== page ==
Words and Civilisation: “I don’t want to get involved”

A friend and I were walking down the street and saw a woman sitting on a doorstep, crying her eyes out.  “Don’t get involved,” said my friend, picking up the pace.  A few steps further, I let my friend go on without me.  I felt I had to turn back, or I could not have lived with myself.

The woman on the doorstep was drunk.  She said she was a recovering alcoholic, and had been sober for fifteen years – until today.  Today, however, her sister (and only relative) had died trying to give birth to a baby.  The woman sobbed, and I saw three or four empty beer cans on the pavement, next to her.  Nothing I could say or do would ever make a difference or alleviate her truly harrowing sense of loss.  She had spent everything she had on alcohol and, since she declined my offer of money, I bought a couple of ready-to-microwave meals from the corner shop, and started walking her home.  On the next street, we bumped into a neighbour of hers who gently took her by the arm, and led her the rest of the way.

I did not try and help that woman for any noble reasons.  I just realised that if I did not, then I could not have looked at myself in the mirror again.  Selfish, really, if you think of it.  As for getting involved, it was not about getting involved.  I was involved by the very fact that I saw that woman sitting there, crying her heart out.

Time and again, I hear people say, “I don’t want to get involved” or “I’m not taking sides”.  Why this state of non-committed neutrality? Are they not a part of this world? Are they extra-terrestrials?

I can sense the usual hoard of devil’s advocates falling over one-another with objections and spouting “things aren’t always black and white” platitudes.  Yes.  There are times when it is not wise or safe to get involved in a situation.  The list of examples is too long to write out.  However, it is also true that, in many cases, this “not getting involved” is not so much a sign of dignity but of fear.  Actually, “fear” is too politically correct, nowadays.  Let us just call it what it really is – cowardice.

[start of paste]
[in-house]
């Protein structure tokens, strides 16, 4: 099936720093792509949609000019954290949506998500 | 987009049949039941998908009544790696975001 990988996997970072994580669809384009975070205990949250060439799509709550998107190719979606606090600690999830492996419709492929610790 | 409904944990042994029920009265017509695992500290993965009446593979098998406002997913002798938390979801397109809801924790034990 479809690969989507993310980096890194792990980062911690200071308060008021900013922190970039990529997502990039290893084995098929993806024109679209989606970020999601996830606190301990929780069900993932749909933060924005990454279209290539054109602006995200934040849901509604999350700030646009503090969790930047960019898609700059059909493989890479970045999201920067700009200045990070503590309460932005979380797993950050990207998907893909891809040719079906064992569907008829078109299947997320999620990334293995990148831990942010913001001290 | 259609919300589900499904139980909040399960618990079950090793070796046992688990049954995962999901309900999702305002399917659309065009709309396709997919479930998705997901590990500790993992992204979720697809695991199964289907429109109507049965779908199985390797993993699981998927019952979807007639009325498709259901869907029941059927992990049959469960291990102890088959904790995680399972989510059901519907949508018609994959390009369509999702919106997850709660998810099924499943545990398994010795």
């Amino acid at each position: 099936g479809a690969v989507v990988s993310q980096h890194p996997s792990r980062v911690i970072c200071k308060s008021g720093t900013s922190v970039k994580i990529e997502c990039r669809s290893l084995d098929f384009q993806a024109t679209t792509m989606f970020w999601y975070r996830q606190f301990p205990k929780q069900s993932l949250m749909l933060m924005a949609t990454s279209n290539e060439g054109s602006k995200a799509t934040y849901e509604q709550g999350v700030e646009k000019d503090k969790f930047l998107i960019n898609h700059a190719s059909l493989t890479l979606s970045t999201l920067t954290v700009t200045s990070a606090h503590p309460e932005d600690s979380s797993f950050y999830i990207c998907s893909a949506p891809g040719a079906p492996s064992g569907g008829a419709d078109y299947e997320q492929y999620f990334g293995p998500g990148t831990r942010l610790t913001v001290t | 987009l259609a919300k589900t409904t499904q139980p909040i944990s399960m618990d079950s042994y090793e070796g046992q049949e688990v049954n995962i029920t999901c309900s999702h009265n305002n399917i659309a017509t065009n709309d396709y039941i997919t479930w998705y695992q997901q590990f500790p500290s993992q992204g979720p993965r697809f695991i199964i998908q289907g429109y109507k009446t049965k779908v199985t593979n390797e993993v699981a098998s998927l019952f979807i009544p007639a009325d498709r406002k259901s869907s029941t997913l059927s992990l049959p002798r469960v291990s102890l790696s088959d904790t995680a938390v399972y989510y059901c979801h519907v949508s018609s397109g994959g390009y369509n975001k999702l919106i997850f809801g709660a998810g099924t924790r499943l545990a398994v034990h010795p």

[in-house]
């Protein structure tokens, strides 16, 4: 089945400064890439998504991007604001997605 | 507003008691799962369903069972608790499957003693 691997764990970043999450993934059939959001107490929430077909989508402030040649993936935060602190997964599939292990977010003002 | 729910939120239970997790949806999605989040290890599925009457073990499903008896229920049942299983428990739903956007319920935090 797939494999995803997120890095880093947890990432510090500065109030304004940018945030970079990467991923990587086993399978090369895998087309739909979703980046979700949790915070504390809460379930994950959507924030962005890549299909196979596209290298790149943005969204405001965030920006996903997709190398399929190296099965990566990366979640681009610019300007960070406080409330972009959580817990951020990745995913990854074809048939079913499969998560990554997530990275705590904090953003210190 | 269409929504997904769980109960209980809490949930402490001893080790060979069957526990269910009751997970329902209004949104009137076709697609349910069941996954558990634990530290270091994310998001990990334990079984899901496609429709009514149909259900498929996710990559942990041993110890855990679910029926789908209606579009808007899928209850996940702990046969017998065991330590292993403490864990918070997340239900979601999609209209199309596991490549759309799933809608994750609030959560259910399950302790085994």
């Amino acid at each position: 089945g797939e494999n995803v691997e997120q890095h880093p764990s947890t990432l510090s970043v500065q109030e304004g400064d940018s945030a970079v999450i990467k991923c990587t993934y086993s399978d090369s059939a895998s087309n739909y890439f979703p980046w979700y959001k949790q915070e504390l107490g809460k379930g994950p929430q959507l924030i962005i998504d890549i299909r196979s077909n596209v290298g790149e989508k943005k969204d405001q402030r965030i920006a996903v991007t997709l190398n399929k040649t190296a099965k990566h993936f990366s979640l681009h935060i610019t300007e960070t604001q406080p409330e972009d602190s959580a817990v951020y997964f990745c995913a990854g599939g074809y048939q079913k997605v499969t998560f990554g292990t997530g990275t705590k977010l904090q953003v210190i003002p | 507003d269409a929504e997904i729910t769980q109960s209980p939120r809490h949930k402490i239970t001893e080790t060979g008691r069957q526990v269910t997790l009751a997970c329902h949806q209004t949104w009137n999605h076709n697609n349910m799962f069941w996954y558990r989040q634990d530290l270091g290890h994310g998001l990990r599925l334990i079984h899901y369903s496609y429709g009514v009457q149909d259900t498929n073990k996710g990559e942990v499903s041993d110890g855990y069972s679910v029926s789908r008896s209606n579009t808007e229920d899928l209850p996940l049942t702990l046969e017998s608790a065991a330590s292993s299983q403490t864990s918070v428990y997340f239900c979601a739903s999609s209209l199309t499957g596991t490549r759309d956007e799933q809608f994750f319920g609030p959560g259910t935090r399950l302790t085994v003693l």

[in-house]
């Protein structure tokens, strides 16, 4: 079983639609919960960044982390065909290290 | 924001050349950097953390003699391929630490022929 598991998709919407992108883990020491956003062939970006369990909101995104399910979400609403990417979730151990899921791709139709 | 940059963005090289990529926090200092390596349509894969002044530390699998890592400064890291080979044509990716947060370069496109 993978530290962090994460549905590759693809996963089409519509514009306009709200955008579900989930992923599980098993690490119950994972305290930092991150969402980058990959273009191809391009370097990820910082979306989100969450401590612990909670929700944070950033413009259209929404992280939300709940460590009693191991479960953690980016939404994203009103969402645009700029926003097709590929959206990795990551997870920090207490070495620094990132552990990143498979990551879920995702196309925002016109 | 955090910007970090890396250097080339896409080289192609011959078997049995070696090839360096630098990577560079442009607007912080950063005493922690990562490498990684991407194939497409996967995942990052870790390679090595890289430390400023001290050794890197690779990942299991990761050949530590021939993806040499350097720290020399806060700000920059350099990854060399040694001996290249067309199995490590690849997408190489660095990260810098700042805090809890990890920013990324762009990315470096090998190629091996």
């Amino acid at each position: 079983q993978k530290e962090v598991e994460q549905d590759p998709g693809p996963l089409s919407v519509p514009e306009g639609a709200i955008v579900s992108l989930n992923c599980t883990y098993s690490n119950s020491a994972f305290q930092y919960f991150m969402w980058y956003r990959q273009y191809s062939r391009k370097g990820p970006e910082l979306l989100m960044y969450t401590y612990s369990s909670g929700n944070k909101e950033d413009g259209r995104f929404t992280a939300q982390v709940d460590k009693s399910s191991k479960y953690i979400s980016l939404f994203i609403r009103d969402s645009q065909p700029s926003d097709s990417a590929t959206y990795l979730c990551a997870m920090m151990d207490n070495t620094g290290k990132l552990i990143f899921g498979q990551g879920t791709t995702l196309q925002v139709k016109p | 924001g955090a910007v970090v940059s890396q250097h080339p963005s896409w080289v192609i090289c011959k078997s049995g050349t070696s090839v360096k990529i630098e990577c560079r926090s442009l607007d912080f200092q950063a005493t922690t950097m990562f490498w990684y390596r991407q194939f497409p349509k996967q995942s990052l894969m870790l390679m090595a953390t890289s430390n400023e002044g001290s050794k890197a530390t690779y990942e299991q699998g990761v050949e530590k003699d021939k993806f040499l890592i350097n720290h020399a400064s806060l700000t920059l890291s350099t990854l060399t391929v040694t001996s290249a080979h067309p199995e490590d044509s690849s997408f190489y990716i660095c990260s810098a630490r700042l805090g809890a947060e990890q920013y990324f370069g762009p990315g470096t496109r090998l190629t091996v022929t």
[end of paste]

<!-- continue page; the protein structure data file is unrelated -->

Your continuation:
We live in a society in which, we are striving to be so tolerant of differences, in which we are so terrified of uttering any opinion that might come across as judgemental, that I sometimes wonder if we have lost track of what is Right and Wrong.

My favourite Shakespearean quotation is by Hamlet, “There is nothing either good or bad but thinking makes it so.”  I believe that to be true to a great extent.  Even so, there are areas, off-limits, where the absolutes of Right and Wrong do apply.  I feel that it is wrong willfully to harm another human being, or an animal, or nature.  That does not mean that the perpetrator should not be understood or forgiven, but that the act per se is unquestionably wrong.

I also believe that you should be true to yourself, and that that involves standing up for what you believe is right.  Every time you look away, pretending something does not concern you, you lose a piece of your humanity.  If circumstances are such that all you can do is look away then, at least, be truthful to yourself by admitting that that is what you are doing.

If your colleague is being bullied by the boss, or one of your friends has wronged another, and you take the attitude that you “don’t want to get involved”, then I can only hope that you may, someday, come to understand how it feels to be vulnerable, isolated and with nobody to back you.

Once again, I need to clarify this.  We are all humans, flawed, insecure, etc.  I am not advocating throwing yourself headlong into a destructive situation, at genuine peril to yourself.  Nor am I suggesting that you put your job on the line for the sake of a colleague.  However, there are ways of giving support without placing yourself at risk.  If you cannot or will not jeopardise your position publicly then, at least, you can do so privately.  “I’m sorry, I can’t support you openly but I am on your side” will often be like a drop of water on parched land to a person who feels wronged.  A small act of kindness that will tell him or her that he or she is not completely alone.